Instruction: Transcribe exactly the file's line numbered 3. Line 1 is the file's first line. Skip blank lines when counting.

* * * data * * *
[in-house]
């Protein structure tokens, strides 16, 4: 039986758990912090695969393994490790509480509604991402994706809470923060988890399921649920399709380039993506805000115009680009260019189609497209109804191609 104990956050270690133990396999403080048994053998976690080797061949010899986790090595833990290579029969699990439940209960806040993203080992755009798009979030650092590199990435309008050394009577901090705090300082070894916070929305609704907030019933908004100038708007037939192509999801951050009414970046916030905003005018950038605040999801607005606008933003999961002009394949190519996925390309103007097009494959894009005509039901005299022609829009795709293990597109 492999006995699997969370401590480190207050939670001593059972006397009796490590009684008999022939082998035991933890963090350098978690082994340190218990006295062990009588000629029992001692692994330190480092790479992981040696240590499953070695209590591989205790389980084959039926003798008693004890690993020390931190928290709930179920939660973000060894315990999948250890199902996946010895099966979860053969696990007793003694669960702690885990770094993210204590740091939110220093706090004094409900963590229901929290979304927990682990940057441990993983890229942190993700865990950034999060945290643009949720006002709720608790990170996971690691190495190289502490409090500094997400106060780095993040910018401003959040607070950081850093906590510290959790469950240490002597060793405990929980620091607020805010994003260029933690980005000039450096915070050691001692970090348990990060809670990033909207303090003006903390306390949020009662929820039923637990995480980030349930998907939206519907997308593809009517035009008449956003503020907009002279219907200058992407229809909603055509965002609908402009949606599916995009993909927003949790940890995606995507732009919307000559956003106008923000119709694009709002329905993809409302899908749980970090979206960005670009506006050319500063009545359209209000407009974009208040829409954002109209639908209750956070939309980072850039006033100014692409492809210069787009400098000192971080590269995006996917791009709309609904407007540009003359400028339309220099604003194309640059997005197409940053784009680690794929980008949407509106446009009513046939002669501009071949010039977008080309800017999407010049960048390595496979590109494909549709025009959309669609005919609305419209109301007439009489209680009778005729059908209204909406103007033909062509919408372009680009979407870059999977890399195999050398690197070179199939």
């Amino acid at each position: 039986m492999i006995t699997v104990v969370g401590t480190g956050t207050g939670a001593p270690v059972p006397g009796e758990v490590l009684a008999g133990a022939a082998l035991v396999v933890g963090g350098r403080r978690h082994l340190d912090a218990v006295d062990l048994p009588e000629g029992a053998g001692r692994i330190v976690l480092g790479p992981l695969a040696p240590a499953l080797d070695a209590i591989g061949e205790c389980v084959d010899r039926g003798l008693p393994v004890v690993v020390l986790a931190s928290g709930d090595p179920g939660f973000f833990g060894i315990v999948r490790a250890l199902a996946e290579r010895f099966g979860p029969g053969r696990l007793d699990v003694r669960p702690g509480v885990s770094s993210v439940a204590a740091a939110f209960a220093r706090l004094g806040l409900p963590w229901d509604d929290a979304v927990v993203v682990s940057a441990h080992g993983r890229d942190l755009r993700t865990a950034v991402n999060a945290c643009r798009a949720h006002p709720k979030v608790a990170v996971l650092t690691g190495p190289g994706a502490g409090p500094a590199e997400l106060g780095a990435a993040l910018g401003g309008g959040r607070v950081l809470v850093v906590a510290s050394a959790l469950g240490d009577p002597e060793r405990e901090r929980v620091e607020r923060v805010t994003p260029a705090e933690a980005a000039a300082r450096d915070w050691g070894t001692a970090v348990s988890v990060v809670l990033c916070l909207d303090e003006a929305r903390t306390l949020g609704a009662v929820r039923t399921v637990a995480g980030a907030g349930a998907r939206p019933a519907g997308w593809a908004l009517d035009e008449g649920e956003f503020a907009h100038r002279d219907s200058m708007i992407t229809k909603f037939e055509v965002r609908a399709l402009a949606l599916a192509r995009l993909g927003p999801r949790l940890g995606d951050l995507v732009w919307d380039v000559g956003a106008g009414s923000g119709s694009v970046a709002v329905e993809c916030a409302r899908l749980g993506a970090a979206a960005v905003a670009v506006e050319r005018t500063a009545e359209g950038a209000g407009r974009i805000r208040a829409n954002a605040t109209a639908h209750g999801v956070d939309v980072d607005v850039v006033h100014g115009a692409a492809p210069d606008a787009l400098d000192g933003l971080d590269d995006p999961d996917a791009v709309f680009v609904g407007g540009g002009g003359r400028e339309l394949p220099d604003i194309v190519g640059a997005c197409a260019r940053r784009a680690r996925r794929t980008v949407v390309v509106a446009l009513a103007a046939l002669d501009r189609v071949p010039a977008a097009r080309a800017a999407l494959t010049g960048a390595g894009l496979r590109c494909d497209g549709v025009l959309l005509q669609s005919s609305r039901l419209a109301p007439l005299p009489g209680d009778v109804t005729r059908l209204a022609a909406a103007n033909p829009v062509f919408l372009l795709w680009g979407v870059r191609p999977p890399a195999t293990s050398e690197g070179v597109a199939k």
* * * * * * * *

């Amino acid at each position: 039986m492999i006995t699997v104990v969370g401590t480190g956050t207050g939670a001593p270690v059972p006397g009796e758990v490590l009684a008999g133990a022939a082998l035991v396999v933890g963090g350098r403080r978690h082994l340190d912090a218990v006295d062990l048994p009588e000629g029992a053998g001692r692994i330190v976690l480092g790479p992981l695969a040696p240590a499953l080797d070695a209590i591989g061949e205790c389980v084959d010899r039926g003798l008693p393994v004890v690993v020390l986790a931190s928290g709930d090595p179920g939660f973000f833990g060894i315990v999948r490790a250890l199902a996946e290579r010895f099966g979860p029969g053969r696990l007793d699990v003694r669960p702690g509480v885990s770094s993210v439940a204590a740091a939110f209960a220093r706090l004094g806040l409900p963590w229901d509604d929290a979304v927990v993203v682990s940057a441990h080992g993983r890229d942190l755009r993700t865990a950034v991402n999060a945290c643009r798009a949720h006002p709720k979030v608790a990170v996971l650092t690691g190495p190289g994706a502490g409090p500094a590199e997400l106060g780095a990435a993040l910018g401003g309008g959040r607070v950081l809470v850093v906590a510290s050394a959790l469950g240490d009577p002597e060793r405990e901090r929980v620091e607020r923060v805010t994003p260029a705090e933690a980005a000039a300082r450096d915070w050691g070894t001692a970090v348990s988890v990060v809670l990033c916070l909207d303090e003006a929305r903390t306390l949020g609704a009662v929820r039923t399921v637990a995480g980030a907030g349930a998907r939206p019933a519907g997308w593809a908004l009517d035009e008449g649920e956003f503020a907009h100038r002279d219907s200058m708007i992407t229809k909603f037939e055509v965002r609908a399709l402009a949606l599916a192509r995009l993909g927003p999801r949790l940890g995606d951050l995507v732009w919307d380039v000559g956003a106008g009414s923000g119709s694009v970046a709002v329905e993809c916030a409302r899908l749980g993506a970090a979206a960005v905003a670009v506006e050319r005018t500063a009545e359209g950038a209000g407009r974009i805000r208040a829409n954002a605040t109209a639908h209750g999801v956070d939309v980072d607005v850039v006033h100014g115009a692409a492809p210069d606008a787009l400098d000192g933003l971080d590269d995006p999961d996917a791009v709309f680009v609904g407007g540009g002009g003359r400028e339309l394949p220099d604003i194309v190519g640059a997005c197409a260019r940053r784009a680690r996925r794929t980008v949407v390309v509106a446009l009513a103007a046939l002669d501009r189609v071949p010039a977008a097009r080309a800017a999407l494959t010049g960048a390595g894009l496979r590109c494909d497209g549709v025009l959309l005509q669609s005919s609305r039901l419209a109301p007439l005299p009489g209680d009778v109804t005729r059908l209204a022609a909406a103007n033909p829009v062509f919408l372009l795709w680009g979407v870059r191609p999977p890399a195999t293990s050398e690197g070179v597109a199939k």